Culinary delights and Warthogs

Cpl Georgina Coupe

Cpl Georgina Coupe

Corporal Georgina Coupe is the video camerawoman for the British Army’s Combat Camera Team (CCT) based in Afghanistan throughout summer 2012 as part of 12th Mechanized Brigade

Since we left Bastion just over week ago the CCT have covered a lot of miles both in vehicle and by foot.

We flew into Main Operating Base Price in good time for us to sample the culinary delights of “MOB Nice” as it’s commonly known and also to meet up with the Warthog Group formed by The Kings Royal Hussars. It was an eventful few days spent in some sweltering temperatures in the back of the heavily armoured tracked vehicles whose task, whilst we were there, was to provide a security screen for the largest Afghan operation of the year so far.

Variety adds spice

On the first evening I had a chance to put my night vision capabilities through its paces with the 26 Engineer Regiment whilst they reinforced a steel girder bridge in anticipation of the heavy access that would be required over the coming days.

The Afghan ground troops were inserted by helicopter in the early hours of the following morning and began clearing the heavily contested area. Because the area was heavily seeded with Improvised Explosive Devices (IED)s it was a slow and deliberate process.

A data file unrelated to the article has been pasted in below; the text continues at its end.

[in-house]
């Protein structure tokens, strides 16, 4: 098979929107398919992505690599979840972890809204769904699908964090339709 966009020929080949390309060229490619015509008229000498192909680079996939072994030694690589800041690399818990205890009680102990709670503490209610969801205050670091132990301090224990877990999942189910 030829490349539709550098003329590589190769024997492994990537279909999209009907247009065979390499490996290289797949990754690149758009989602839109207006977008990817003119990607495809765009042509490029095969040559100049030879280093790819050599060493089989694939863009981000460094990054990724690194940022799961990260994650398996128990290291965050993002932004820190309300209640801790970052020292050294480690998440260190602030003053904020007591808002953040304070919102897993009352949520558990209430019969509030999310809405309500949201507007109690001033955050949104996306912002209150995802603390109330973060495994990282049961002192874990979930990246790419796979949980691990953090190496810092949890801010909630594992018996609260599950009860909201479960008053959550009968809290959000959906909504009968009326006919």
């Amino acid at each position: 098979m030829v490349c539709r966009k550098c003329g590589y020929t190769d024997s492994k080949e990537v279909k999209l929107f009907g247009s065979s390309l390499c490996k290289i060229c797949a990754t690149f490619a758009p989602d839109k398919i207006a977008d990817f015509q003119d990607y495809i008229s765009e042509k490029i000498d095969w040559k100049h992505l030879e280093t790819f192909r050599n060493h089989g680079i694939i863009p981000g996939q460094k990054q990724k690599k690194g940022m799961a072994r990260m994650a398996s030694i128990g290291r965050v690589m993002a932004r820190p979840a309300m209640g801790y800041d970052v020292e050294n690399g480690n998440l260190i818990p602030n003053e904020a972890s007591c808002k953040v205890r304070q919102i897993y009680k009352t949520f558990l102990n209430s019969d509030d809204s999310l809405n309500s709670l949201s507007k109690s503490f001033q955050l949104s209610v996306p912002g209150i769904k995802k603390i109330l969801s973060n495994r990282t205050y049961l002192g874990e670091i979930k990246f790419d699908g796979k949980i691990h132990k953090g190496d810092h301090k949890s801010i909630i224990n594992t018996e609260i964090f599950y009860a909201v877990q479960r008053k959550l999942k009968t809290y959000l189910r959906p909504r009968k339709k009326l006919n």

During our time spent with the Warthogs we saw the impressive manoeuvrability of the vehicles, and saw firsthand their ability to cover a variety of terrain, with the help of the Engineers bridging the gaps over canals and wadis.

Warthog Crossing

Warthog Crossing

I think the most memorable part that will stay with me was filming with Andy out of the top hatch as we crossed through the Helmand River. A few minutes later we were filming the Warthogs mid- recovery of a vehicle from along its banks when they came under fire. Although the contact was fairly short lived and no one was injured, the recovery and the subsequent maintenance took the guys’ hours of physical and mental work, but the sense of humour and camaraderie never failed them.

The Green Zone

After leaving them we have spent the rest of the time between Patrol Bases Rahim and Clifton, both in the Upper Gereshk Valley, in the Green Zone.